De-construction is fairly simple and basically means chunking down or breaking down a posture so that students are aware of a range of stages that may of may not bring them to the ultimate true form of the posture. In other words they just go in the right direction and stop well short of where the posture becomes over challenging.

 

This kind of approach can also be used with advanced postures and more capable students and even with advanced and difficult poses. So for example it can be tremendously beneficial to work with sequences that in theory “prepare” for an advanced posture, say Patient Crane Pose, Handstand, Headstand etc Even if a student never achieves the objective pose the foundation work can still bring great dividends.

 

So going back to basic de-construction, if there are 4 stages before the ultimate positioning it may be within student capability to reach stage 2 and keep returning to this stage until they can go to stage 3 and so on.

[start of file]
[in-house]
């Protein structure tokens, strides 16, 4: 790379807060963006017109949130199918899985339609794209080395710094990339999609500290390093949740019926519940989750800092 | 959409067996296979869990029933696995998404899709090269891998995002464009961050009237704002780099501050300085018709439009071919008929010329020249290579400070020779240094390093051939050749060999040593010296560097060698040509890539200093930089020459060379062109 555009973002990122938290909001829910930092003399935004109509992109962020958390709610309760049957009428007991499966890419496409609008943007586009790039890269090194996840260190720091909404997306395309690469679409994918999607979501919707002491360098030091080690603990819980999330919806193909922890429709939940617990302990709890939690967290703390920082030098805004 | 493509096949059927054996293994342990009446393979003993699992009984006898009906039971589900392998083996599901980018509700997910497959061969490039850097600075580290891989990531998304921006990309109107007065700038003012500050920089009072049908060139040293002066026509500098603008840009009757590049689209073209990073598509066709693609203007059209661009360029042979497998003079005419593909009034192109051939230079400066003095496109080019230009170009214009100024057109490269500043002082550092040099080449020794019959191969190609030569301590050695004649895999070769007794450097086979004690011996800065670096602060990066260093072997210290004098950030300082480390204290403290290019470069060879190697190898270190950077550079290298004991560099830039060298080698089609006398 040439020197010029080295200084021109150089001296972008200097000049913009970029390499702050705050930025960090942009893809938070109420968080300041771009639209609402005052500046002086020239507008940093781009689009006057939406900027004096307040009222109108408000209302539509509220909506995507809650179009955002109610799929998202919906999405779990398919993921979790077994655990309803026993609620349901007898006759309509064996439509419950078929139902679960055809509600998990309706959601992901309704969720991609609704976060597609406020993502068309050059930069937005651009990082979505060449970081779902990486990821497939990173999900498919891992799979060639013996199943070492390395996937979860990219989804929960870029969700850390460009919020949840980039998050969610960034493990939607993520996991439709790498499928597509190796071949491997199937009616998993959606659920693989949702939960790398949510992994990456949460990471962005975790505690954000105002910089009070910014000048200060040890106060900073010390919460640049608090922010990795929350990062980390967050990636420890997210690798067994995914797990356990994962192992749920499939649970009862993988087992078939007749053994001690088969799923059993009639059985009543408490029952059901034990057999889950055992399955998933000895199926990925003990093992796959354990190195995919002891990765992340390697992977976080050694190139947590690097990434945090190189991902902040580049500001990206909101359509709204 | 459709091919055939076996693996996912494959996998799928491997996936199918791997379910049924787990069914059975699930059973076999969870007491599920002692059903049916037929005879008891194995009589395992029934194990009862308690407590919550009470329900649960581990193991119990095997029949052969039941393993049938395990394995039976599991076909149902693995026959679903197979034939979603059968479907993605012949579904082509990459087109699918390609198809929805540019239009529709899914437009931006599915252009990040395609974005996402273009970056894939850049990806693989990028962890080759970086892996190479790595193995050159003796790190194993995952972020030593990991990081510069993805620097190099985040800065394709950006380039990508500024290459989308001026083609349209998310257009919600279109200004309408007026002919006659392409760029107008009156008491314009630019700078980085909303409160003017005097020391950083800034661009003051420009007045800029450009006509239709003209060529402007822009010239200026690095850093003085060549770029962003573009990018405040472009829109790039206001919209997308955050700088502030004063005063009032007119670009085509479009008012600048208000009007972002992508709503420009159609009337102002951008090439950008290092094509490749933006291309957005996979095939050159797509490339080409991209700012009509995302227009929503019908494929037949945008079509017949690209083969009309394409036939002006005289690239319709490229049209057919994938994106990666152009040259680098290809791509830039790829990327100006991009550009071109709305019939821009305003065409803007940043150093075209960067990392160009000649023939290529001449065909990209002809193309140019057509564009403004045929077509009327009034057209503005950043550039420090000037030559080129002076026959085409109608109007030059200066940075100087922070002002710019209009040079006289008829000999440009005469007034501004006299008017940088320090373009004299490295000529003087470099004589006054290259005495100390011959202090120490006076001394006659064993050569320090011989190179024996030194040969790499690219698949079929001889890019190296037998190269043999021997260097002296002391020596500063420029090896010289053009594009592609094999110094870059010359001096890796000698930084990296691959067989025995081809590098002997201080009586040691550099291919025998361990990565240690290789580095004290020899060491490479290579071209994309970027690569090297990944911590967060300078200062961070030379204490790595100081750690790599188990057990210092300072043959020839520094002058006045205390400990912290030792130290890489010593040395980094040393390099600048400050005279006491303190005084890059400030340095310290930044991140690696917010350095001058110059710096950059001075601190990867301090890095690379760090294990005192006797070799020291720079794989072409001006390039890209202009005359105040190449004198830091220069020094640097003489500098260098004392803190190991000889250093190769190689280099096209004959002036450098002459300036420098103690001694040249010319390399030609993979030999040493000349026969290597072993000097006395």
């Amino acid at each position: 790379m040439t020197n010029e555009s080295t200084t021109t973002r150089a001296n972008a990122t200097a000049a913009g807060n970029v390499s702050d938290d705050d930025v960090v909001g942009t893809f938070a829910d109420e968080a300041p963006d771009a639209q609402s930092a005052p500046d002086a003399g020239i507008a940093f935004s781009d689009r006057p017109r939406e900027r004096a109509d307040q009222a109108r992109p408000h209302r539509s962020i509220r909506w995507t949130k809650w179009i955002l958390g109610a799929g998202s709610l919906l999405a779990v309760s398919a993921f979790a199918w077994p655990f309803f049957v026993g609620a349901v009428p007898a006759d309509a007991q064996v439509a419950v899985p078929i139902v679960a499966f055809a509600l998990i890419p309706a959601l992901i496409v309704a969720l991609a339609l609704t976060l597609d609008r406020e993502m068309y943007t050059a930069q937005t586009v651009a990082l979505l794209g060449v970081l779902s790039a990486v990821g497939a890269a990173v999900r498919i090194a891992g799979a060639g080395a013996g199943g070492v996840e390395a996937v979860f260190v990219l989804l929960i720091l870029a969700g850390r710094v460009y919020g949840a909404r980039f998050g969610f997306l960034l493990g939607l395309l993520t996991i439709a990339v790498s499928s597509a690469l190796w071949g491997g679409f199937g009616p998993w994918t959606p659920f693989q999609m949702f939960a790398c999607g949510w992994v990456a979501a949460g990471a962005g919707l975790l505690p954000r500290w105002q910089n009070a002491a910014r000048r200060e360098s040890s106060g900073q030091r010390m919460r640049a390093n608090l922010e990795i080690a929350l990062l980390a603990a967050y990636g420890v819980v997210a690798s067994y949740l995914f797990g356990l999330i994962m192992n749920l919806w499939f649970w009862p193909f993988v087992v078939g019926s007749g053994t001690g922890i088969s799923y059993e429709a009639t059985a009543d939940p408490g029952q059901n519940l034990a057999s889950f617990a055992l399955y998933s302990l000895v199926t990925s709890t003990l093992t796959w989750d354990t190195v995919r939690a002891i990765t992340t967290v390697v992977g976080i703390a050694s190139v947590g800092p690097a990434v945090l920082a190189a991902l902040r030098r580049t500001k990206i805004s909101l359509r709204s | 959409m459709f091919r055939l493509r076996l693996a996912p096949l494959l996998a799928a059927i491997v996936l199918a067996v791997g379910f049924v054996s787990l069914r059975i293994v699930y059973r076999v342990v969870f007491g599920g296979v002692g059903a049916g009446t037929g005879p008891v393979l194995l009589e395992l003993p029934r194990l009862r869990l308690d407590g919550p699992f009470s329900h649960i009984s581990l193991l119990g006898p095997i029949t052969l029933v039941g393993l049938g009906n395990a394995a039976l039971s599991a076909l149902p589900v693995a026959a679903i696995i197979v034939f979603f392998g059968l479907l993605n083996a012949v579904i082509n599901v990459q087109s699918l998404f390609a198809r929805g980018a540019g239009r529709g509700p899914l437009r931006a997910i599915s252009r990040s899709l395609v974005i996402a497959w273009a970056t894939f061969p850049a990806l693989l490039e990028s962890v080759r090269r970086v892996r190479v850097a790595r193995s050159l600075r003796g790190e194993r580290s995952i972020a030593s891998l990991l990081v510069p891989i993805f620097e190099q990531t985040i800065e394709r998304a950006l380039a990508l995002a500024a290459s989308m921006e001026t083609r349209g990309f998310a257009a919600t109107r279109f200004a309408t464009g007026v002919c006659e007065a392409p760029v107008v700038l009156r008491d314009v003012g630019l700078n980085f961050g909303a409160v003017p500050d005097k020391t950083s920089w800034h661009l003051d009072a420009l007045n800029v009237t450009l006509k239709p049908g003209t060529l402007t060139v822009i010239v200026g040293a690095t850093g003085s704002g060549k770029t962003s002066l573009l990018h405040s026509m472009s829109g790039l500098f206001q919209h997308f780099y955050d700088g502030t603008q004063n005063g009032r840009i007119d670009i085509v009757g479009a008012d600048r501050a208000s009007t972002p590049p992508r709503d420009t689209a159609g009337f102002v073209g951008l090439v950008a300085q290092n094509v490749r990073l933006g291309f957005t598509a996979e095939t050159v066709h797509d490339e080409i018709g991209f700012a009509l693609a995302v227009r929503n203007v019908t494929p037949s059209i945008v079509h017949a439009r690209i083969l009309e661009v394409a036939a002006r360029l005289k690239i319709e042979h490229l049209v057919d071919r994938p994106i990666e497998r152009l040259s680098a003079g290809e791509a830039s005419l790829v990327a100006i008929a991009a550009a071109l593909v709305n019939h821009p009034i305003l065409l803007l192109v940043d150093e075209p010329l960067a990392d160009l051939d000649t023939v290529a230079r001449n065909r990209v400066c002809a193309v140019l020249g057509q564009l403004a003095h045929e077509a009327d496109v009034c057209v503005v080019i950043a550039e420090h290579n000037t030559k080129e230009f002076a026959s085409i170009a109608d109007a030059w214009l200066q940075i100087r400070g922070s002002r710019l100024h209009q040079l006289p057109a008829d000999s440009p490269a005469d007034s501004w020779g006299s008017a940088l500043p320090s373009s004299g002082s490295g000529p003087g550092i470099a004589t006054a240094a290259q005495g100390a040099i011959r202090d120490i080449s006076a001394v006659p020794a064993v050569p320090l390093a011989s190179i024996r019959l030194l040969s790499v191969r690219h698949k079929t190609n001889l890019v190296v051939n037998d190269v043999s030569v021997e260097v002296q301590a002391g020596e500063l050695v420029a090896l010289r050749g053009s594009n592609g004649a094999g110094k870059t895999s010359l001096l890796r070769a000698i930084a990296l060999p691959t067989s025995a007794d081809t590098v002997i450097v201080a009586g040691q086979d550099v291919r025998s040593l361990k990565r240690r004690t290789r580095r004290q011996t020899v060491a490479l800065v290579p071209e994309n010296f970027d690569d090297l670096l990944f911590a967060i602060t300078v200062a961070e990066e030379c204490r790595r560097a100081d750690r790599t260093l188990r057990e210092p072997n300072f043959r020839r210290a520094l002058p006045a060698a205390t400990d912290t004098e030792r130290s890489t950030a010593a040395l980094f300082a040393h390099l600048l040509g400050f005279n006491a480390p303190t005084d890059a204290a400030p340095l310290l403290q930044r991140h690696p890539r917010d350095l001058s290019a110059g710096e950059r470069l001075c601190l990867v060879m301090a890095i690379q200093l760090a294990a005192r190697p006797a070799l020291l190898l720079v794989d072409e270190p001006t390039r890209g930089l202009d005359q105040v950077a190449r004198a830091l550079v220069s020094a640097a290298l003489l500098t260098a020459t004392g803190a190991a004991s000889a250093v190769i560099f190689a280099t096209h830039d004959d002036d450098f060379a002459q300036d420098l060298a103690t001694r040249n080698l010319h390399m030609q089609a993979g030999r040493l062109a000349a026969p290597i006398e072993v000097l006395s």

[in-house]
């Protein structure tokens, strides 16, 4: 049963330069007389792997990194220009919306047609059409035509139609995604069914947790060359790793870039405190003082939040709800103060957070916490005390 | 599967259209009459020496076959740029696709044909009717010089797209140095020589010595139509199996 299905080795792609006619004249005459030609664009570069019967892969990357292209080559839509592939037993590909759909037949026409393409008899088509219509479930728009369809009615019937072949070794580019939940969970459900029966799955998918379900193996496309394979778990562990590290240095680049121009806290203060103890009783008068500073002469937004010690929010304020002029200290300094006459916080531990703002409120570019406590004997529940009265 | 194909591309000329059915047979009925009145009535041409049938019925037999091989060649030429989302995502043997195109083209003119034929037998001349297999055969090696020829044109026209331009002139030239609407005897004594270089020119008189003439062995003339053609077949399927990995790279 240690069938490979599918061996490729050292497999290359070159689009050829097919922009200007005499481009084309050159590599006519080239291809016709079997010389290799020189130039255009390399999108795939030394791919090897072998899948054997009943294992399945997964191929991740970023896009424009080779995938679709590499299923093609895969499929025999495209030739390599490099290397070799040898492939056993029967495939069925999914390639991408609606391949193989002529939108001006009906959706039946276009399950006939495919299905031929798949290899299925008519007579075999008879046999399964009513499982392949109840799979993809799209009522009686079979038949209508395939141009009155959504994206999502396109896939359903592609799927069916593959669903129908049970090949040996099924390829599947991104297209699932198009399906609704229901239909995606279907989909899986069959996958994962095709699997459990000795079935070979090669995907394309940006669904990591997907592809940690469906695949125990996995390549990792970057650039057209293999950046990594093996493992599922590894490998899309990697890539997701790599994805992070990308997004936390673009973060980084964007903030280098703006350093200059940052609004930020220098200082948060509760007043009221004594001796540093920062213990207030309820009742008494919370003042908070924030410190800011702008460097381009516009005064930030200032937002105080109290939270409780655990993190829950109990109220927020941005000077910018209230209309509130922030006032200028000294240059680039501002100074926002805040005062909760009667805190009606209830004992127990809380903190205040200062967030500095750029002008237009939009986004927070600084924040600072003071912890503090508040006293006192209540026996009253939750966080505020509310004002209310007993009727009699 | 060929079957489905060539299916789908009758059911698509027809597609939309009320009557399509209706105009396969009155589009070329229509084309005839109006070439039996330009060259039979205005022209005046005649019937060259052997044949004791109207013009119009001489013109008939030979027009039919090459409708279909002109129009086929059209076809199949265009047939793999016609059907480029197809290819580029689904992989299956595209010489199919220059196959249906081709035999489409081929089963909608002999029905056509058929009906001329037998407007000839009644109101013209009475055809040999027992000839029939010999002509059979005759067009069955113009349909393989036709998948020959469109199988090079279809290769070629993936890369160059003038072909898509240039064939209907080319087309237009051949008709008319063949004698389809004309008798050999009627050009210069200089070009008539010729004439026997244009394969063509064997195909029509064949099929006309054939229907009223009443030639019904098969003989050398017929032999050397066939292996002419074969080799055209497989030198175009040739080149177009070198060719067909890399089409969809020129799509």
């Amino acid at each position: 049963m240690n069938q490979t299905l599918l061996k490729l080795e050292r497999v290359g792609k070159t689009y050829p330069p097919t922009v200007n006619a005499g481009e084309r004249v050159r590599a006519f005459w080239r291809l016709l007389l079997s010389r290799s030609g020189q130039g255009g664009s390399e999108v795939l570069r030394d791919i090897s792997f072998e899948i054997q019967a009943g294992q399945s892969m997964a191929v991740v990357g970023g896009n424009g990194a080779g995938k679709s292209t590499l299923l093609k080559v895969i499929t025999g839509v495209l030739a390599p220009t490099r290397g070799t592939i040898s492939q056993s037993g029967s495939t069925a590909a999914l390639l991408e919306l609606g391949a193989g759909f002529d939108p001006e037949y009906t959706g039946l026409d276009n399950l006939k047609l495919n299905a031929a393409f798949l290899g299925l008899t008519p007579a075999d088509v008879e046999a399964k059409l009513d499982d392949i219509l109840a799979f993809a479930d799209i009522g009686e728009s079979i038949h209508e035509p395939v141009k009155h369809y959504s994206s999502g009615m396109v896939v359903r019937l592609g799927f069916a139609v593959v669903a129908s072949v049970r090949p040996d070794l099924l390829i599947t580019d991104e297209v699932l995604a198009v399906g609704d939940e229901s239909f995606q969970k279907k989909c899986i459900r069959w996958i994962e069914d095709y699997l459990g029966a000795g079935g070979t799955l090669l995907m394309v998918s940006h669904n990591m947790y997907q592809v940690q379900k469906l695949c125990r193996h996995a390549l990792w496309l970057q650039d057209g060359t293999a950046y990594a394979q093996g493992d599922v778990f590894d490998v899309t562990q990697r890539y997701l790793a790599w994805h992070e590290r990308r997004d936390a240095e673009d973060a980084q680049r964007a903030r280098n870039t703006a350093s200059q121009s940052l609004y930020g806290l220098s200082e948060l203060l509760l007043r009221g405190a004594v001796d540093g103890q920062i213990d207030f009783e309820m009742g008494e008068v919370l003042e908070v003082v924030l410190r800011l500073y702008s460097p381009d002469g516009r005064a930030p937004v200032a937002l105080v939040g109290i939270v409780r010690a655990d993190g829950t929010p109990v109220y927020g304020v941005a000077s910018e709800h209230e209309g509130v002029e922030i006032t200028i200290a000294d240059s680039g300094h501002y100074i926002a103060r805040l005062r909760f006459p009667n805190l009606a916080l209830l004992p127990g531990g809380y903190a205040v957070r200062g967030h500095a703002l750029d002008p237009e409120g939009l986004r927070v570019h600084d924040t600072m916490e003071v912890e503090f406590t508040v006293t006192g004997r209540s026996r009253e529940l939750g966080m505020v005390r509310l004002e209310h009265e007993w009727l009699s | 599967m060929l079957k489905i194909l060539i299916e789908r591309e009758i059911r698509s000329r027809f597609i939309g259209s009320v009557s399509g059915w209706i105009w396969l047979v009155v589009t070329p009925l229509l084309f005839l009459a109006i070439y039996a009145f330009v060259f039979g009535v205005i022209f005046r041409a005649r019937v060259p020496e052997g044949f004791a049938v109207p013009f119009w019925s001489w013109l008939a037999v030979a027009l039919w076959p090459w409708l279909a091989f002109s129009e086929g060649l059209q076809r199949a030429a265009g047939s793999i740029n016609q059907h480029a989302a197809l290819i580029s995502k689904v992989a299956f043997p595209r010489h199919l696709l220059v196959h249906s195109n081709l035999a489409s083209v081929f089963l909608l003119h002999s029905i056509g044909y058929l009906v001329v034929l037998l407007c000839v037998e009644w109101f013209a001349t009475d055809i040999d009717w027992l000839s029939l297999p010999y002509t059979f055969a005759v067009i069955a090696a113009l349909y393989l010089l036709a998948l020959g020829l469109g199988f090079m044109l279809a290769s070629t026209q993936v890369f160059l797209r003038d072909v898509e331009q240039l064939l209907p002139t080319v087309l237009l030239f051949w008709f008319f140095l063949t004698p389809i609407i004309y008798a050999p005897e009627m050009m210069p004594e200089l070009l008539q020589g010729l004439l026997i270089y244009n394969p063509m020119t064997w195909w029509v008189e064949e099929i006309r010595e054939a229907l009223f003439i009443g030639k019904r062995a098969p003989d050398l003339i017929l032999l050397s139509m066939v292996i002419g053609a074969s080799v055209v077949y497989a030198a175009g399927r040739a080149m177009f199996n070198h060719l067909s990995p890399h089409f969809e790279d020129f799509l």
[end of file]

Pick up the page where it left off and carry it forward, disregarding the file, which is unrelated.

Of course a skilful yoga teacher can quickly assess their overall student capability identifying one or more students in the group with poor or potentially poor range of movement and deftly build into their class sequence de-constuction of any challenging poses giving all their students an option they can cope with.

 

You may say “Well what if the student can't even cope with stage one!”

Well the skill then becomes quickly suggesting an even more modest position than stage one. Or it could mean in the last resort getting them to relax and imagine they can move into that stage one position. I think this last resort stage is perfectly acceptable in extreme cases and it at least gives the struggling student the chance to

see themselves in their mind achieving something until they move on the next posture.